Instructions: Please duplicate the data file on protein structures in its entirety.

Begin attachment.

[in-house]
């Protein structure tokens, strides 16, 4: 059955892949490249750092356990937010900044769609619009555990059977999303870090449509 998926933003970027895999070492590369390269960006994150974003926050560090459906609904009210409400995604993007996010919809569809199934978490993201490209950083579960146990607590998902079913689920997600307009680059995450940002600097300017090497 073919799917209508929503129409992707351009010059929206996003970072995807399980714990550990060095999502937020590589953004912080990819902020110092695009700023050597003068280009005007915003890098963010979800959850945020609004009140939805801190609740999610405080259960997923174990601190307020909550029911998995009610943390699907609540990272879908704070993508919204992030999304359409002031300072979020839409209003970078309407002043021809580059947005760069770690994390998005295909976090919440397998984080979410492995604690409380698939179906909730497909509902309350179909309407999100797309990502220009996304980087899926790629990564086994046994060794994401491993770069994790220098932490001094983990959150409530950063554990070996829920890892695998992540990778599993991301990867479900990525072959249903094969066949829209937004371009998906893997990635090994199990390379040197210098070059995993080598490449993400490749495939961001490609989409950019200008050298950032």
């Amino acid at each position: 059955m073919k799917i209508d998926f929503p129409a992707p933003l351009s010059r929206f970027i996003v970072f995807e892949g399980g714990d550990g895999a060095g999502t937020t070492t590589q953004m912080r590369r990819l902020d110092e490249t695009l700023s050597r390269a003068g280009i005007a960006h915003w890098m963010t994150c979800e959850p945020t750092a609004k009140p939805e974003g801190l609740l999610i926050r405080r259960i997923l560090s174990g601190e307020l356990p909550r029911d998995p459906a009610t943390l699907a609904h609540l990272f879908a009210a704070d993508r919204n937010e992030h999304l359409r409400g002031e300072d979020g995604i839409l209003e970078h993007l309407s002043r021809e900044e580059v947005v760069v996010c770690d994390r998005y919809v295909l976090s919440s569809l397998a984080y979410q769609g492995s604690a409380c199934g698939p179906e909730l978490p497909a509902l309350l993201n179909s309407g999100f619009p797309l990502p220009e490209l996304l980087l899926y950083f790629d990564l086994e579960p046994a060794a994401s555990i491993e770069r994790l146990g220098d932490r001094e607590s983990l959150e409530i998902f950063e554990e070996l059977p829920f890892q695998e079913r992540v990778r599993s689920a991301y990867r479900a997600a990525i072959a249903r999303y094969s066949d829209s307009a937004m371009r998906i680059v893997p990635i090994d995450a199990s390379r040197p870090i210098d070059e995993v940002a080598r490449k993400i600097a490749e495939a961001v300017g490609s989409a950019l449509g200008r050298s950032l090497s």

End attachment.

[in-house]
């Protein structure tokens, strides 16, 4: 059955892949490249750092356990937010900044769609619009555990059977999303870090449509 998926933003970027895999070492590369390269960006994150974003926050560090459906609904009210409400995604993007996010919809569809199934978490993201490209950083579960146990607590998902079913689920997600307009680059995450940002600097300017090497 073919799917209508929503129409992707351009010059929206996003970072995807399980714990550990060095999502937020590589953004912080990819902020110092695009700023050597003068280009005007915003890098963010979800959850945020609004009140939805801190609740999610405080259960997923174990601190307020909550029911998995009610943390699907609540990272879908704070993508919204992030999304359409002031300072979020839409209003970078309407002043021809580059947005760069770690994390998005295909976090919440397998984080979410492995604690409380698939179906909730497909509902309350179909309407999100797309990502220009996304980087899926790629990564086994046994060794994401491993770069994790220098932490001094983990959150409530950063554990070996829920890892695998992540990778599993991301990867479900990525072959249903094969066949829209937004371009998906893997990635090994199990390379040197210098070059995993080598490449993400490749495939961001490609989409950019200008050298950032």
């Amino acid at each position: 059955m073919k799917i209508d998926f929503p129409a992707p933003l351009s010059r929206f970027i996003v970072f995807e892949g399980g714990d550990g895999a060095g999502t937020t070492t590589q953004m912080r590369r990819l902020d110092e490249t695009l700023s050597r390269a003068g280009i005007a960006h915003w890098m963010t994150c979800e959850p945020t750092a609004k009140p939805e974003g801190l609740l999610i926050r405080r259960i997923l560090s174990g601190e307020l356990p909550r029911d998995p459906a009610t943390l699907a609904h609540l990272f879908a009210a704070d993508r919204n937010e992030h999304l359409r409400g002031e300072d979020g995604i839409l209003e970078h993007l309407s002043r021809e900044e580059v947005v760069v996010c770690d994390r998005y919809v295909l976090s919440s569809l397998a984080y979410q769609g492995s604690a409380c199934g698939p179906e909730l978490p497909a509902l309350l993201n179909s309407g999100f619009p797309l990502p220009e490209l996304l980087l899926y950083f790629d990564l086994e579960p046994a060794a994401s555990i491993e770069r994790l146990g220098d932490r001094e607590s983990l959150e409530i998902f950063e554990e070996l059977p829920f890892q695998e079913r992540v990778r599993s689920a991301y990867r479900a997600a990525i072959a249903r999303y094969s066949d829209s307009a937004m371009r998906i680059v893997p990635i090994d995450a199990s390379r040197p870090i210098d070059e995993v940002a080598r490449k993400i600097a490749e495939a961001v300017g490609s989409a950019l449509g200008r050298s950032l090497s």